Brexit. If the leadership in Brussels and Berlin continue on as if nothing has happened, they may bring down the European Union.

Nationalism is booming in Europe

Few thought it would end the way it did. But, on the other hand, the usual analytical tools appear to be irreparably useless. The stock markets and their expert operators are powerless. Everything keeps happening “for the first time,” and even the procedural pedantry of the huge European legislative body was already seeming to be a labyrinth impossible to unravel, if not an arena inside of which political and economic forces will be facing each other with threats, extortions, shrewdness and deception. The British have struck a political blow, and the economic-financial governance is already working to limit its damages and to optimize the profits.

A pathetic Nigel Farage, leader of the ultra-nationalist Ukip Party, proclaims the victory of Leave over multinational corporations and global powers. If it wasn’t impressive, hearing this surly character proclaiming the British “day of independence” would have certainly been cause for a loud laugh. Nonetheless, the fable according to which a departure from Europe would grant the conditions to restore the people’s sovereignty, in the actual state of political representation, continues to have a certain number of followers.

The United Kingdom (which was never as divided as it is now, after the referendum) enjoyed every possible privilege in Europe. Protected from Schengen’s requirements, out of the Eurozone, refunded most of its “European taxes” and exempted from fully guaranteeing welfare for E.U. citizens, it chose anyway to abandon this comfortable position, in spite of the somber predictions released during the campaign.

There was no rational, solid argument that could have been aligned in favor of Leave, and in spite of that, most British citizens (although a very narrow majority) have chosen to turn their backs against Europe.

The Brexit is, somehow, the opposite of the failed Grexit. Great Britain leaves Europe after having been blandished and favored. Greece decides to remain despite harsh impositions against it and after a tiresome battle in which it had the majority (and lost) against the Troika’s economic recipes. Was it a self-inflicted wound or was it fear? Maybe Tsipras could have risked more in his power struggle with Brussels (and, maybe, now a new season can be, and must be, opened). But somehow there was an awareness of the fact that isolationism and autarchy could have led to scary forms of nationalism and that Athens, although defeated, had set the stage for a different possibility in Europe, by allowing a breakthrough to be seen. But it’s right there, in that clash a year ago, that the European governance and the miserable social democracies who obeyed its choices wagging their tales, began circulating the germs working to break the E.U. apart.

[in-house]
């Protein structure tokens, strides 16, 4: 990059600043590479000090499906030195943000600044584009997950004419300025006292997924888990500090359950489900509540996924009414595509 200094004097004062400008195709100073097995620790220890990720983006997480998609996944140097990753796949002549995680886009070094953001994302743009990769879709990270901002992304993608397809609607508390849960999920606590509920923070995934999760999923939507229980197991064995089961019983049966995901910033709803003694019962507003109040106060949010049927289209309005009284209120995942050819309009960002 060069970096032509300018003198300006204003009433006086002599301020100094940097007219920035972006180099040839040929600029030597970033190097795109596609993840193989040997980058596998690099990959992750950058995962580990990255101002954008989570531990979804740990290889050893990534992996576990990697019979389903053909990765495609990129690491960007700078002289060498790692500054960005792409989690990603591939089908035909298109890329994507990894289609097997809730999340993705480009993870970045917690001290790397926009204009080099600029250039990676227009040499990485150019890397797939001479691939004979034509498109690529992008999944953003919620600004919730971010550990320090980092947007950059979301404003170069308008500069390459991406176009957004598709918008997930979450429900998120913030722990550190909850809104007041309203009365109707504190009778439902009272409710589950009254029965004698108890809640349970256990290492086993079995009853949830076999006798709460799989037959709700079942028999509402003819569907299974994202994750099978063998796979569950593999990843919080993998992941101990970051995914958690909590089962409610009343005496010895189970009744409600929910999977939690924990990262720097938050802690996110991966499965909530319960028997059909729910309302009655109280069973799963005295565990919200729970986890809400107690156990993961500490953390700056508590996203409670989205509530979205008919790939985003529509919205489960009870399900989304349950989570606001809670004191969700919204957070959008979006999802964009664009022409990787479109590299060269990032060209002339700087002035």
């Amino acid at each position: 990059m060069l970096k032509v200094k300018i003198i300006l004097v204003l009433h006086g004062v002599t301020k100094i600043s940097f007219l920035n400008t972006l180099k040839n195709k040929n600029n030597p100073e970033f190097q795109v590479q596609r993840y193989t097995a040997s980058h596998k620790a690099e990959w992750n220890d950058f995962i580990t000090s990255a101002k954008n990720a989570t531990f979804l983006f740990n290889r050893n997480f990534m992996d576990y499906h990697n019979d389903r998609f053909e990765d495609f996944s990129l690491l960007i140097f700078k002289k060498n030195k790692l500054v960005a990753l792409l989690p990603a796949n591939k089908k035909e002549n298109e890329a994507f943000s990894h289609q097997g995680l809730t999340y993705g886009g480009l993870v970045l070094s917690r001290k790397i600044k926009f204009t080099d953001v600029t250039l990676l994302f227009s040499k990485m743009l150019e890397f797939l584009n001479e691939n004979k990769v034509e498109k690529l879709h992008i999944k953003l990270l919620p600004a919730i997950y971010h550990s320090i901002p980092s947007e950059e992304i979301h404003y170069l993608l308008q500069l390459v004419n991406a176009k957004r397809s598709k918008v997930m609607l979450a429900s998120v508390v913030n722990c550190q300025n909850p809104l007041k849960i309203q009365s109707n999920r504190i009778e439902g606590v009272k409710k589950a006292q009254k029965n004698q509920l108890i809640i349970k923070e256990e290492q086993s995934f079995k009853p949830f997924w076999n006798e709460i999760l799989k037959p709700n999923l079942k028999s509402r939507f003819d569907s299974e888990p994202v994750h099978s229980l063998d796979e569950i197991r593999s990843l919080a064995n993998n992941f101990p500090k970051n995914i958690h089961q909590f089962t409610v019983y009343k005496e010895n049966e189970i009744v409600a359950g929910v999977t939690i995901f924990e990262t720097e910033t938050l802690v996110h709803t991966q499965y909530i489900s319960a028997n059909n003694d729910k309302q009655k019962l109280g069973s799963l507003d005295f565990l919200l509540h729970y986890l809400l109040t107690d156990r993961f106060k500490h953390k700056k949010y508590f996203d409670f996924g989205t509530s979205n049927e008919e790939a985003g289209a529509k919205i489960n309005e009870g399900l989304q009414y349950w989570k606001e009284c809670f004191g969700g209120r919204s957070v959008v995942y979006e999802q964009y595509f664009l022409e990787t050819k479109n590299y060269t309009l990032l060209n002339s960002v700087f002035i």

The English people — we can call them that because of the vote’s geography — decided to abandon the European Union for the worst possible reasons, even worse than the same real effects resulting from the Brexit: a triumphant and arrogant national pride, an improbable “Us” in Europe’s most classist country. Surely Thatcher did not allow Europe to walk over her, but she didn’t hesitate to walk over the British working class. It’s not by chance that those applauding these reasons, and to threaten a rain of referendums, were the right-wing parties, from the Dutch, Danish, Finnish and all the way to Marine Le Pen’s National Front, as well as the insignificant Matteo Salvini.

It’s especially poor people from rich countries — convinced the less affluent members of the European Union are taking away the welfare which should be assured by their own homeland’s GDP — who are seduced by these sirens. The Greeks understood that the largest part of the cake was devoured by the oligarchy, with Berlin’s and Brussels’ complicity for as long as it had been possible. Now the European leaders are raising their voice but in reality are adopting a more prudent stance.

We’ll go ahead with 27, assures Jean-Claude Juncker, the European Commission chairman. But to go ahead as if nothing happened, with what’s happening around them, is a delusional choice, if not a suicidal one. It’s clear to everyone by now that the nationalists are fed up with European governance and by the financial interests inspiring it. At this point, the fact that the latter must be subject to a popular pressure contrary to the one that led London out of the union seems to me as being absolutely evident.

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